I am grateful for:
1. The Rancho Santa Ana Botanic Gardens.
This oasis of nature in the northern reaches of the city of the first 9 years of my life, Claremont, Ca. was my first extended experience of nature and was the place where I found my very first pets.
Yes, Pollywogs, those tiny little critters in the pond at the garden that would grow into Frogs.
I had my first lessons about responsible pet ownership tossing a few of these critters in a water-filled container and taking them home where I took care of them until I no doubt lost interest.
Hey, I was only 4 or 5 years old, give me a break!
(Series begins here = Daily Gratitude Writing Challenge Summer 2013 Preview)
2. The grounds of Pomona College, and the old, original building, below which the HQ of the grounds crew was located.
Next to the baseball diamond, attached to Bridges Hall of Music (AKA Big Bridges), and eventually torn down for a parking lot, the below ground haven for the grounds crew and the tools of their trade, was a place of mystery, wonder, the pungent smells of plants, and dirt and manure.
It was a place of friendship and stories, a place where a young boy would come, when not in school, to hang out with his Macedonian father, and his comrades; WW2 refugees from all across Europe, and a couple of Mexican immigrants, who daily made sure the college was the beautiful institution of learning it was.
The grounds of the college were a wonder of nature that a child could explore with his parents, or on his way to school, with the eerie wolf howl of one of the Mexican guys (hidden from my view somewhere near where I walked) echoing in his ears.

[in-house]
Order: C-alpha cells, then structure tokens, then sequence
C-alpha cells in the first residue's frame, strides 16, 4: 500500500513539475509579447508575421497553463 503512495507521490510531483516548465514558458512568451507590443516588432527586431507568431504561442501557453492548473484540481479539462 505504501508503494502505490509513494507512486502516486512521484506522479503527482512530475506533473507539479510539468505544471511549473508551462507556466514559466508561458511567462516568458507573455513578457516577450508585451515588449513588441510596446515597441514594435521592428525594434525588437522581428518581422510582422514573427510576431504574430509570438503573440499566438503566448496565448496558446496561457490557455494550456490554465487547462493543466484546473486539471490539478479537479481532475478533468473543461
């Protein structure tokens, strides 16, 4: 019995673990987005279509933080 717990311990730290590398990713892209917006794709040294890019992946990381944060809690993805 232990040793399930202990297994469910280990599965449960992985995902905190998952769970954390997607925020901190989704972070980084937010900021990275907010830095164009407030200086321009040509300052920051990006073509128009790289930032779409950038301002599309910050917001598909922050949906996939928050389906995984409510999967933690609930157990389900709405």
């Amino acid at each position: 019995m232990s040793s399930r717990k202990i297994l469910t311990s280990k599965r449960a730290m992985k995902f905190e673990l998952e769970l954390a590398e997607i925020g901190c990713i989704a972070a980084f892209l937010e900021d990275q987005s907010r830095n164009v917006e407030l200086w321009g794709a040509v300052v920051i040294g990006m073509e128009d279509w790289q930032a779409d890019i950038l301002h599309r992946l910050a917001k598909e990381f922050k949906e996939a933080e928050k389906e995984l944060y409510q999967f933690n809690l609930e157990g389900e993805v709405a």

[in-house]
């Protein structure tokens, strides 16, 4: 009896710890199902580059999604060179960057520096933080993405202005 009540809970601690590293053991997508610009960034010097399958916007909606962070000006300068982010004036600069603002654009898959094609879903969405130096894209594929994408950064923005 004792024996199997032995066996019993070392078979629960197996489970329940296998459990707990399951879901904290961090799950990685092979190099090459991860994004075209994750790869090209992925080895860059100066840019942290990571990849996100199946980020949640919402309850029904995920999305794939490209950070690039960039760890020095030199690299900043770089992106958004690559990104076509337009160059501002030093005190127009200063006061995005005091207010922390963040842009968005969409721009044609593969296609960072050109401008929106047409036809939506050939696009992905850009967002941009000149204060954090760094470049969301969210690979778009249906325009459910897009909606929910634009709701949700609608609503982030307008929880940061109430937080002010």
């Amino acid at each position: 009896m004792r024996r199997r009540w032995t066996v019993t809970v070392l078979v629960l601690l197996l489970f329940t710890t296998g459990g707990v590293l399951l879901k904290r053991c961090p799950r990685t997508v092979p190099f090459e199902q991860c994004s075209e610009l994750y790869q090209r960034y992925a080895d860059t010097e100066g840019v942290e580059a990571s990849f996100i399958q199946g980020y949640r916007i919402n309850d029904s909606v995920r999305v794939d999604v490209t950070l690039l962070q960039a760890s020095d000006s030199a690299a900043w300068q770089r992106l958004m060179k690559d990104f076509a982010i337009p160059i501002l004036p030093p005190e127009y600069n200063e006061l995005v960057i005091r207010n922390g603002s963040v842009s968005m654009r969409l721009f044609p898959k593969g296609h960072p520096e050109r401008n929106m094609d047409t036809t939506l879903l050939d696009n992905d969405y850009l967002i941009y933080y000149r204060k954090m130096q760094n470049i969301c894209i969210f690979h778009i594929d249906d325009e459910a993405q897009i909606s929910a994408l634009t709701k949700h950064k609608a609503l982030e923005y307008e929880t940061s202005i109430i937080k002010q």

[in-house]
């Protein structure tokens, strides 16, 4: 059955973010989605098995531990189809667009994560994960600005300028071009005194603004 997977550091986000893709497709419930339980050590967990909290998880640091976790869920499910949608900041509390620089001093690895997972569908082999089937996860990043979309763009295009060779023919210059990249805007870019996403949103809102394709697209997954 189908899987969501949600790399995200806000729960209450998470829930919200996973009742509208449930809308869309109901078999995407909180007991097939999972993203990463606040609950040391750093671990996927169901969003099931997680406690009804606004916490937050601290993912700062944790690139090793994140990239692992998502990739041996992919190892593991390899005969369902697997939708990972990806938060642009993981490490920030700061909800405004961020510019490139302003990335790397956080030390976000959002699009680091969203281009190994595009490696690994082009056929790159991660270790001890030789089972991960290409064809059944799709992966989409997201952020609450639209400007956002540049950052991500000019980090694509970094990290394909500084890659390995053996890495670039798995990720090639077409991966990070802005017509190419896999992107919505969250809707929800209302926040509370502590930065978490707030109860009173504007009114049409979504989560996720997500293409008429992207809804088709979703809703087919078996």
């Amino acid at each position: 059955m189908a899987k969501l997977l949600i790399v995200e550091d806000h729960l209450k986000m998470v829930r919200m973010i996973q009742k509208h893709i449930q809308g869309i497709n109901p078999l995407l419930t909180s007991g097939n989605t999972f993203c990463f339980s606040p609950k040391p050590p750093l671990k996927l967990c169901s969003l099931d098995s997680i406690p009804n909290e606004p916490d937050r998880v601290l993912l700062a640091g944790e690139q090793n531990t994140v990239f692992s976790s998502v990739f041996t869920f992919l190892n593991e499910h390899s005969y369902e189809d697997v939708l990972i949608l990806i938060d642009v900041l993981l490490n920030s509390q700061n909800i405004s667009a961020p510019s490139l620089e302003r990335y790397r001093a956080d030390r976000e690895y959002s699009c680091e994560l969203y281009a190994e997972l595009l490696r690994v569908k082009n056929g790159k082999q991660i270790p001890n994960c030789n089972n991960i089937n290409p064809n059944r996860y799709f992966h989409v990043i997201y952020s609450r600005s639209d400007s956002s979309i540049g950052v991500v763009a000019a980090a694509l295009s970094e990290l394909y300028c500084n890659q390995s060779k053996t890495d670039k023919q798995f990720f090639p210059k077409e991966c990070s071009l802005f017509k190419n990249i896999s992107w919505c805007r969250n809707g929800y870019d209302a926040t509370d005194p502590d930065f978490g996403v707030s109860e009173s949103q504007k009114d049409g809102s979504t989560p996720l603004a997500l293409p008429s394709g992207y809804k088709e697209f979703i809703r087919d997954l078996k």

3. The streets of the college town of Claremont.
On foot, for a while on a skateboard, then on my earliest bicycles, I explored the streets of the neighborhoods where I lived.
When I was 9 years old we moved to Pomona, to a home just a few blocks from the 3 room home of Don Ygnacio Palomares and his wife, Dona Concepcion Lopez de Palomares, who owned everything in sight, over 150 years ago, as part of their ranch.
The contents of this building and the grounds of the homestead compound were my first serious experience with history, outside the classroom. My love of history, I think, may have been born through visits to this place, and just the act of walking past it to the market with my mom and later attending the nearby Palomares Middle School.
5. The weed infested field just northeast of the football and baseball fields of Pomona High School.
When I was in middle school and high school I would go watch the Pomona Elks Lodge High School Baseball Tournament games and chase down foul balls, in this field, for a dime reward for each found ball.
It was here, stumbling around among the weeds, that I had my introduction to genealogy. One day I stumbled over a huge, half buried, granite stone; worn, and chipped, it had the name of a Mexican woman, and when she died, on it (she had died in the 1890's).